FIG. 37 illustrates the program functions that are required to locate the center and the edge or rim of the lens. As shown at the box 121, the light intensity data from the charge coupled devices of the cameras are scanned for each lens image at the top and bottom and left and right to look for dark pixels. In scanning inward from the dark edge of the image, the program detects when the light intensity of the image drops from a high intensity to a low intensity. This sharp drop in intensity locates the edge of the rim. As scanning continues in the same direction, the program detects the sharp rise in intensity from a low to a high value. The program selects "a" as the darkest point at the detected edge of the lens. Scanning continues on the same horizontal line from the opposite edge of the lens and generates a point "b" in the same fashion that is the darkest point at the opposite edge of the lens. A plurality of pairs of rim points are obtained in this fashion from the left and right sides and top and bottom sides of the lens for both of the lens images 1 and 2. This process locates points on or adjacent to the rim of the lens. The center of each a-b line is calculated to define a number of lines that pass through the center of the lens. The location of the center of the lens is estimated by averaging the intersection of these lines. This estimation may be improved by eliminating outlier points, for example by polynomial or ellipse edge modeling.

While it is preferred to program the functions of the lens inspection system in the C++ language and in separate subroutines as illustrated to facilitate changes and corrections, the scope of the invention is not limited to any particular programming language or arrangement of subroutines. The invention includes within its scope any programming language or arrangement of subroutines that could be used to achieve the functions and features of the lens inspection system of the invention.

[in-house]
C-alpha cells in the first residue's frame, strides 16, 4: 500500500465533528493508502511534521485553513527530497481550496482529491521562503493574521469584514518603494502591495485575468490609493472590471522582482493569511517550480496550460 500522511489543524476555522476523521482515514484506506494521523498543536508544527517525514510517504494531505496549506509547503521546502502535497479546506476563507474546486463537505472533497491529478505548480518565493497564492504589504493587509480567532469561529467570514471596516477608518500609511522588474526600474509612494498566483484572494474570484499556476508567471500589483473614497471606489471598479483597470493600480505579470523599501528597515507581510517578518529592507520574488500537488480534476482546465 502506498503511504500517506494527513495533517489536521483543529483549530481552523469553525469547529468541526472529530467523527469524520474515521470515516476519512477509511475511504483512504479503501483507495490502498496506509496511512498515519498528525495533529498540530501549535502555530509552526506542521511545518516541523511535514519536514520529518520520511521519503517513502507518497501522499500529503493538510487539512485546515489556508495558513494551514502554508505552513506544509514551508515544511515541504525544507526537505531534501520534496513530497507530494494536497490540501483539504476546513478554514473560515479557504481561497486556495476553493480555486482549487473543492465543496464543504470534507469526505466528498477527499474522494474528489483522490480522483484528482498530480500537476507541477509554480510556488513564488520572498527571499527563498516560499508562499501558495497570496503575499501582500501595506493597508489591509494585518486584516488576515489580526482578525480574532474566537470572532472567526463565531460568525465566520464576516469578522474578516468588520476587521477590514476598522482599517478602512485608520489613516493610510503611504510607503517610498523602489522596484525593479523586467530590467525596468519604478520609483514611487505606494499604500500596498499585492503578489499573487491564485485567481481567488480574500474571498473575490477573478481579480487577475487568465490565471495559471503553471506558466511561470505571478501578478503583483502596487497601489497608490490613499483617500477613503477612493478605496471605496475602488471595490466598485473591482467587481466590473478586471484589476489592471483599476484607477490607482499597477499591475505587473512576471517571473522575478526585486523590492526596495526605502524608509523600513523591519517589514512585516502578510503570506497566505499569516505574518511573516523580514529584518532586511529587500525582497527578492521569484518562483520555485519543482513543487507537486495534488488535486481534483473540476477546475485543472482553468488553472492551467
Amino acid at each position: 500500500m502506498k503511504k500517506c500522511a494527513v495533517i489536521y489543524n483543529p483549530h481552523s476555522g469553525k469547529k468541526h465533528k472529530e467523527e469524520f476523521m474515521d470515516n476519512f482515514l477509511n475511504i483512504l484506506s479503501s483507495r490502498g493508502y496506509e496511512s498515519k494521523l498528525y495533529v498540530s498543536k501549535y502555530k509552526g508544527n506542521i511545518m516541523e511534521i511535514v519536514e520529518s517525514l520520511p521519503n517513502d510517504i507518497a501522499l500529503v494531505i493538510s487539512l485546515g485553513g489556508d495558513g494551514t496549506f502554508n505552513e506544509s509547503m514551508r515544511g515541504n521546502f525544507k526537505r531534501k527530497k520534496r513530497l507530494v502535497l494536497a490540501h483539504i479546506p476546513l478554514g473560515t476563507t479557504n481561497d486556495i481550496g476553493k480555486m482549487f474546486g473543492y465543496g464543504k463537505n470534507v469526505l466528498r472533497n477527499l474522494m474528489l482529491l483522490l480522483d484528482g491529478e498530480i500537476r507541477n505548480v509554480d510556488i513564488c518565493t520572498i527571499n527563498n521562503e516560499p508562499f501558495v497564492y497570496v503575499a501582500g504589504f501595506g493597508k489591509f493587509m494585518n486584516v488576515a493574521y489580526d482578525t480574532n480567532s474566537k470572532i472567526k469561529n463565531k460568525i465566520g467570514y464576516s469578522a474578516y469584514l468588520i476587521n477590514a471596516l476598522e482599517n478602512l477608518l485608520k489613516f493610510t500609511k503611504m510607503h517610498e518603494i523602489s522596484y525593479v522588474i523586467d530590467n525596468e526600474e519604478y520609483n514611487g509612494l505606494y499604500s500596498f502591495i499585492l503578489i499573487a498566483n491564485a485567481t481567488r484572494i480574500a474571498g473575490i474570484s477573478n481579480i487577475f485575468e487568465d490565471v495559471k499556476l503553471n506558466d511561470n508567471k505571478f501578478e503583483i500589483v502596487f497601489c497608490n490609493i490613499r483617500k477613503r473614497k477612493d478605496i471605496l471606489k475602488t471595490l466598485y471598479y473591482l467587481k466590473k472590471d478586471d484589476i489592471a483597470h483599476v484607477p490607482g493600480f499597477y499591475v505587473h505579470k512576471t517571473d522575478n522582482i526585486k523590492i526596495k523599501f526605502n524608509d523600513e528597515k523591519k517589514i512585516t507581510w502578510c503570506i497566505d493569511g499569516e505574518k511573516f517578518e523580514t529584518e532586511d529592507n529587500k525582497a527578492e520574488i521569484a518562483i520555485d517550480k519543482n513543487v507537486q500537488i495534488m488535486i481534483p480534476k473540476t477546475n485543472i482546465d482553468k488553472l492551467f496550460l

The disclosed models of manufacturing equipment such as cameras, strobes, cuvettes, diffusers and collimators could be changed without departing from the invention. For example, cuvettes or other types of lens holders of different shape and with or without bottom lens surfaces could be employed without departing from the invention. The invention is also not limited to the use of adhesive tape to rotate cuvettes or lens holders or to the use of two cameras. One camera or more than two cameras could be used to take two or more images of lenses. The system of the invention can also be used to inspect lenses other than soft contact lenses. For example, hard contact lenses or hard lenses of any kind could be inspected by the system of the invention with or without suspension solutions.

The invention may therefore be embodied in other specific forms than those described without departing from its spirit or essential characteristics. The present embodiments are, therefore, to be considered in all respects as illustrative and not restrictive.

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Classifications
U.S. Classification382/141, 382/143
International ClassificationG01M11/00, G02C13/00, G06T1/00, G01M11/02, G01B11/30, G01N21/958
Cooperative ClassificationG01M11/0278, G01M11/0207, G01M11/0242, G01M11/0214
European ClassificationG01M11/02A, G01M11/02D, G01M11/02A2, G01M11/02D8